This lovely meandering essay is really a good example of the style of reflection that both reflects the way the mind works, as well as shows us how formal the informal method of writing was in the 1800’s. After going on a nice walk in the Sussex countryside with him, I think we decided that he was either funny and odd, or super bizarre and you wished your time with him was long gone. But, even though Chesterton (1874-1936) was an odd duck, his reflections were worth note. Both this and Dillard’s essays encourage us to do one thing: observe. Though we are probably sick of being told to observe more (this is not really a cell phone issue with me, but a seeing issue) it is something that we need to constantly be reminded to do though we become complacent.
I remember when I was deployed to the Middle East. When we left the base we were on (whatever it happened to be) there was always a large sign on the way out. It had spray painted words and a skull drawn with various levels of skill and gore. The words were: Complacency Kills. If we did not observe, it had every chance of killing us because we may miss a roadside bomb or sunlight glinting off a sniper’s scope. The stakes are much lower for us here, but the implication is the same. If we do not observe what is around us, we run the risk of not living in the world we live in.
Chesterton prepares for his walk well. He grabs his chalk including the all-important white chalk, the losing of which becomes a distressing problem that allows us to explore his mind. Chesterton was a devout Catholic, but one that believes that the church didn’t need to be stuffy or snooty to accomplish its meaning. It’s important to realize that in his time, the institutions of the church were very focused on the act of church over the content of church. The meaning was often lost in the bowing and scraping of the liturgy. When he spends his time describing the power of the color white, not just the absence of color, but the essential meaning of all color, and most powerful of the bunch of colors in his mind, he seems to check himself.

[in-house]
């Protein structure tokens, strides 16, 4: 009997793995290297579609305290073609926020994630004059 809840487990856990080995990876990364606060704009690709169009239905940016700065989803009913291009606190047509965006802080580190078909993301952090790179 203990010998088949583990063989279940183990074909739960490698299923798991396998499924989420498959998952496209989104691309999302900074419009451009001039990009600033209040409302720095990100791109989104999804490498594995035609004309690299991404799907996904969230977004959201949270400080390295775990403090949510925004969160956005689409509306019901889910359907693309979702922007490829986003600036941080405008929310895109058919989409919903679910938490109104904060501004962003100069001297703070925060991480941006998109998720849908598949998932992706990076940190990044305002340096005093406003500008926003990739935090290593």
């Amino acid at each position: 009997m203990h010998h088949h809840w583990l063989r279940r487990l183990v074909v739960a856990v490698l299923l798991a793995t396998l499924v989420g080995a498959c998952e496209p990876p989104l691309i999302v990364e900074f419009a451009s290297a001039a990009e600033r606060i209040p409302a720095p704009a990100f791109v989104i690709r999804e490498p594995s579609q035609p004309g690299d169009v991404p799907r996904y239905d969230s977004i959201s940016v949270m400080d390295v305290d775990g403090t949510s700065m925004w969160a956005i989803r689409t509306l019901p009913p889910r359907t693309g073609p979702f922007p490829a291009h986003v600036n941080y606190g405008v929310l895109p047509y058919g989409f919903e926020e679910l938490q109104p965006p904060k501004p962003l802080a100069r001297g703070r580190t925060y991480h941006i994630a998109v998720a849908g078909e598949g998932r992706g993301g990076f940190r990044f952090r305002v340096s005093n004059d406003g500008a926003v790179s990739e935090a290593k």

We saw this deep into the short essay when he reflects on white reflecting that of Joan of Arc and the power of white within sexuality and the gorgiocity of white then when he seems to get too high and mighty brings himself down to our level once again so we are not lost. “Meanwhile I could not find my chalk.” Chesterton is playing with us and bringing us along on his walk, and into his mind. For better and worse, but it really is relatable since we often think in jumps and turns moving from something important to some other thing that is not important at all.
Ultimately the digression trying to find the missing chalk leads Chesterton to the realization that what he really wanted was underneath him all along. If he would simply just look around him and notice what he was sitting on, he would not have had to discuss all the matters he spent the time doing. We could have just drawn the soul of the cow.
Considering the soul of the cow I am left with this: Plato wrote that there were essentially various forms of things, the form we see, and that which is its true form, the one we can only see if we think and consider. This is what we think of as the soul of the thing. It is the aspect we can only imagine and consider rather than know.
When we write, we attempt to get to the soul of the matter. For Chesterton, the soul of the countryside was a divide between the chalk at his feet and the slow meandering way we can experience it all if we only try. What is the soul of what you write about? What is the soul of where you live?